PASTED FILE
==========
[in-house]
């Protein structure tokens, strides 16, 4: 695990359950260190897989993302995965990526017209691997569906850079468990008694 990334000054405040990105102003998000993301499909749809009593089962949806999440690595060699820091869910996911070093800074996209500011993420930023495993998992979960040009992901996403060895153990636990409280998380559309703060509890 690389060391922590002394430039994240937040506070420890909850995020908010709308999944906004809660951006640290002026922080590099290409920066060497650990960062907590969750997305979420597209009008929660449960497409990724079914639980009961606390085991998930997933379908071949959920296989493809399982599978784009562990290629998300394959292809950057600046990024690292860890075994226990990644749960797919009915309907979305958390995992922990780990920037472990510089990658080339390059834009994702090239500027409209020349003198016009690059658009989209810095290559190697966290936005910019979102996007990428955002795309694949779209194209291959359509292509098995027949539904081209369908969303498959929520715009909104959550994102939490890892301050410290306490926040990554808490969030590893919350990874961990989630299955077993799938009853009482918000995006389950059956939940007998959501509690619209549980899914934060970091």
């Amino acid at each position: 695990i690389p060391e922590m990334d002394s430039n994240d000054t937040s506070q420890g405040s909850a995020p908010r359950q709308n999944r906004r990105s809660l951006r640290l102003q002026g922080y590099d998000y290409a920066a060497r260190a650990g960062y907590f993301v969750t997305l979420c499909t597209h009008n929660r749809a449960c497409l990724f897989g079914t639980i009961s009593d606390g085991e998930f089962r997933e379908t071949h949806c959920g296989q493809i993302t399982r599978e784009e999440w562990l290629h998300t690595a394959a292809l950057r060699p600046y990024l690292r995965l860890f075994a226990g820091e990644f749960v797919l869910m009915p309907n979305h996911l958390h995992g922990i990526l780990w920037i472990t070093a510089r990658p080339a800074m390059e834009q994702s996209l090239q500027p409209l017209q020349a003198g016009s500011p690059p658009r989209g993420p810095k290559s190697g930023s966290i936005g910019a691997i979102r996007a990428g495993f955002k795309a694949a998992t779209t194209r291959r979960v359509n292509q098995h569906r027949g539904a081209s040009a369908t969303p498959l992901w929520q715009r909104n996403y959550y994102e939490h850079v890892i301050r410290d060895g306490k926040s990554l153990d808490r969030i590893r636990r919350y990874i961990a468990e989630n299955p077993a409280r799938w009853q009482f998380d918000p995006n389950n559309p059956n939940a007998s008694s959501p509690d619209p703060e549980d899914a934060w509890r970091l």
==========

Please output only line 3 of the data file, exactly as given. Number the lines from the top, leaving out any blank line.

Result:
């Amino acid at each position: 695990i690389p060391e922590m990334d002394s430039n994240d000054t937040s506070q420890g405040s909850a995020p908010r359950q709308n999944r906004r990105s809660l951006r640290l102003q002026g922080y590099d998000y290409a920066a060497r260190a650990g960062y907590f993301v969750t997305l979420c499909t597209h009008n929660r749809a449960c497409l990724f897989g079914t639980i009961s009593d606390g085991e998930f089962r997933e379908t071949h949806c959920g296989q493809i993302t399982r599978e784009e999440w562990l290629h998300t690595a394959a292809l950057r060699p600046y990024l690292r995965l860890f075994a226990g820091e990644f749960v797919l869910m009915p309907n979305h996911l958390h995992g922990i990526l780990w920037i472990t070093a510089r990658p080339a800074m390059e834009q994702s996209l090239q500027p409209l017209q020349a003198g016009s500011p690059p658009r989209g993420p810095k290559s190697g930023s966290i936005g910019a691997i979102r996007a990428g495993f955002k795309a694949a998992t779209t194209r291959r979960v359509n292509q098995h569906r027949g539904a081209s040009a369908t969303p498959l992901w929520q715009r909104n996403y959550y994102e939490h850079v890892i301050r410290d060895g306490k926040s990554l153990d808490r969030i590893r636990r919350y990874i961990a468990e989630n299955p077993a409280r799938w009853q009482f998380d918000p995006n389950n559309p059956n939940a007998s008694s959501p509690d619209p703060e549980d899914a934060w509890r970091l």